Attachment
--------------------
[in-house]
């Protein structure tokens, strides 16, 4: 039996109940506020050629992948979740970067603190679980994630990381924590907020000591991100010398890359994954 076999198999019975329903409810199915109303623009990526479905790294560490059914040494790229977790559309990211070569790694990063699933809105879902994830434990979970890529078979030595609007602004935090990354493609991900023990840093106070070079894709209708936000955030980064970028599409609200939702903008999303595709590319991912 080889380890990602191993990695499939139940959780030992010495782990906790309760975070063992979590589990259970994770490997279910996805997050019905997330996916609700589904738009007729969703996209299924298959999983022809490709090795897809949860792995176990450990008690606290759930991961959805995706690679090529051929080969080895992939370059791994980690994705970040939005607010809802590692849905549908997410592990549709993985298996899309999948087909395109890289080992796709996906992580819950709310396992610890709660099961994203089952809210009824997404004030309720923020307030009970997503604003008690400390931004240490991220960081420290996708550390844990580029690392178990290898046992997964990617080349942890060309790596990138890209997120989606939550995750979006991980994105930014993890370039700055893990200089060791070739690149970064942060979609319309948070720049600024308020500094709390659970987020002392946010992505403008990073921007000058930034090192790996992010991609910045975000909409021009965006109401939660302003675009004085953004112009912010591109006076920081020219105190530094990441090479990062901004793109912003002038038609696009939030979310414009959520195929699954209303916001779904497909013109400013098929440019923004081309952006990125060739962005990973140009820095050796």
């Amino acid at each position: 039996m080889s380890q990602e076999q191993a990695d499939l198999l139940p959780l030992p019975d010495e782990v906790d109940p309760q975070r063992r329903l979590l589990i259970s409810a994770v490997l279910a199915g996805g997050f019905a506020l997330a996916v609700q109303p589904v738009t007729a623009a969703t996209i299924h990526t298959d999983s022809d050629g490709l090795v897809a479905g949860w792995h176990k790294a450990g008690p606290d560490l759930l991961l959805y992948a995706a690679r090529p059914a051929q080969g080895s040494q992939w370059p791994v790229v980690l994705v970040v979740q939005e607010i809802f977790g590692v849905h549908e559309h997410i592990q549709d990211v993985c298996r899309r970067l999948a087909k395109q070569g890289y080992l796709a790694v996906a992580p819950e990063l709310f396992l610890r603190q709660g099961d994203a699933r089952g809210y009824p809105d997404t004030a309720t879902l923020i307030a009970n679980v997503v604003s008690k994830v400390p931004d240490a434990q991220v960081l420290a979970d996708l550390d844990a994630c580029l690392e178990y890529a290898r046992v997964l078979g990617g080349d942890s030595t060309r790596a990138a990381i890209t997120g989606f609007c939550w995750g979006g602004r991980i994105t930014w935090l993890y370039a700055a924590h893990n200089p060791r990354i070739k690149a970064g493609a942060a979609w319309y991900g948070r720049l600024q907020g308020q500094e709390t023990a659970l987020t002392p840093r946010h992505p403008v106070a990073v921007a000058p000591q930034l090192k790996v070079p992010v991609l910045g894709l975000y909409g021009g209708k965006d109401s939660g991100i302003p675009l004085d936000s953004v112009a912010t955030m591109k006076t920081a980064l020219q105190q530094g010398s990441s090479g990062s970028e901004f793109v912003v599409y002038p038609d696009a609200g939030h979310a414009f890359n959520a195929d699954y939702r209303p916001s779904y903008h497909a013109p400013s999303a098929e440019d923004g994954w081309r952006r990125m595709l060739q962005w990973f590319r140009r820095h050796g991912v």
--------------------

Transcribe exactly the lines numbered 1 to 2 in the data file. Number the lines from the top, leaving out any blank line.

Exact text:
[in-house]
């Protein structure tokens, strides 16, 4: 039996109940506020050629992948979740970067603190679980994630990381924590907020000591991100010398890359994954 076999198999019975329903409810199915109303623009990526479905790294560490059914040494790229977790559309990211070569790694990063699933809105879902994830434990979970890529078979030595609007602004935090990354493609991900023990840093106070070079894709209708936000955030980064970028599409609200939702903008999303595709590319991912 080889380890990602191993990695499939139940959780030992010495782990906790309760975070063992979590589990259970994770490997279910996805997050019905997330996916609700589904738009007729969703996209299924298959999983022809490709090795897809949860792995176990450990008690606290759930991961959805995706690679090529051929080969080895992939370059791994980690994705970040939005607010809802590692849905549908997410592990549709993985298996899309999948087909395109890289080992796709996906992580819950709310396992610890709660099961994203089952809210009824997404004030309720923020307030009970997503604003008690400390931004240490991220960081420290996708550390844990580029690392178990290898046992997964990617080349942890060309790596990138890209997120989606939550995750979006991980994105930014993890370039700055893990200089060791070739690149970064942060979609319309948070720049600024308020500094709390659970987020002392946010992505403008990073921007000058930034090192790996992010991609910045975000909409021009965006109401939660302003675009004085953004112009912010591109006076920081020219105190530094990441090479990062901004793109912003002038038609696009939030979310414009959520195929699954209303916001779904497909013109400013098929440019923004081309952006990125060739962005990973140009820095050796």